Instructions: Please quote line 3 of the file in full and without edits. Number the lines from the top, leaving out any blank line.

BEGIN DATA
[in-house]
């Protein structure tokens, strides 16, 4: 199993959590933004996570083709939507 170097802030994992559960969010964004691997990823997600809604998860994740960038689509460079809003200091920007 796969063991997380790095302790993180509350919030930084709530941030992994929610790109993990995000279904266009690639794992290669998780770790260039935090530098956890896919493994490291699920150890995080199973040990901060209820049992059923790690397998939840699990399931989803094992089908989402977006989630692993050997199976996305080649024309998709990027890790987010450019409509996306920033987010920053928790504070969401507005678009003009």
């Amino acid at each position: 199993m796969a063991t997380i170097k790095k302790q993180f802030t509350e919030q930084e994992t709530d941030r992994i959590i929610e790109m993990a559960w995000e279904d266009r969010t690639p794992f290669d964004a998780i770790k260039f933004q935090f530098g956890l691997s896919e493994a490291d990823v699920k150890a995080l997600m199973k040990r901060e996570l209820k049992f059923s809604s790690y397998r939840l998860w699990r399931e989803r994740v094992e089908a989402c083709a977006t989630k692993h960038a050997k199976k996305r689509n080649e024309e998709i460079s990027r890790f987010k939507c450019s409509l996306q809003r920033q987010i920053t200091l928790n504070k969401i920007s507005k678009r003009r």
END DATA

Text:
């Amino acid at each position: 199993m796969a063991t997380i170097k790095k302790q993180f802030t509350e919030q930084e994992t709530d941030r992994i959590i929610e790109m993990a559960w995000e279904d266009r969010t690639p794992f290669d964004a998780i770790k260039f933004q935090f530098g956890l691997s896919e493994a490291d990823v699920k150890a995080l997600m199973k040990r901060e996570l209820k049992f059923s809604s790690y397998r939840l998860w699990r399931e989803r994740v094992e089908a989402c083709a977006t989630k692993h960038a050997k199976k996305r689509n080649e024309e998709i460079s990027r890790f987010k939507c450019s409509l996306q809003r920033q987010i920053t200091l928790n504070k969401i920007s507005k678009r003009r």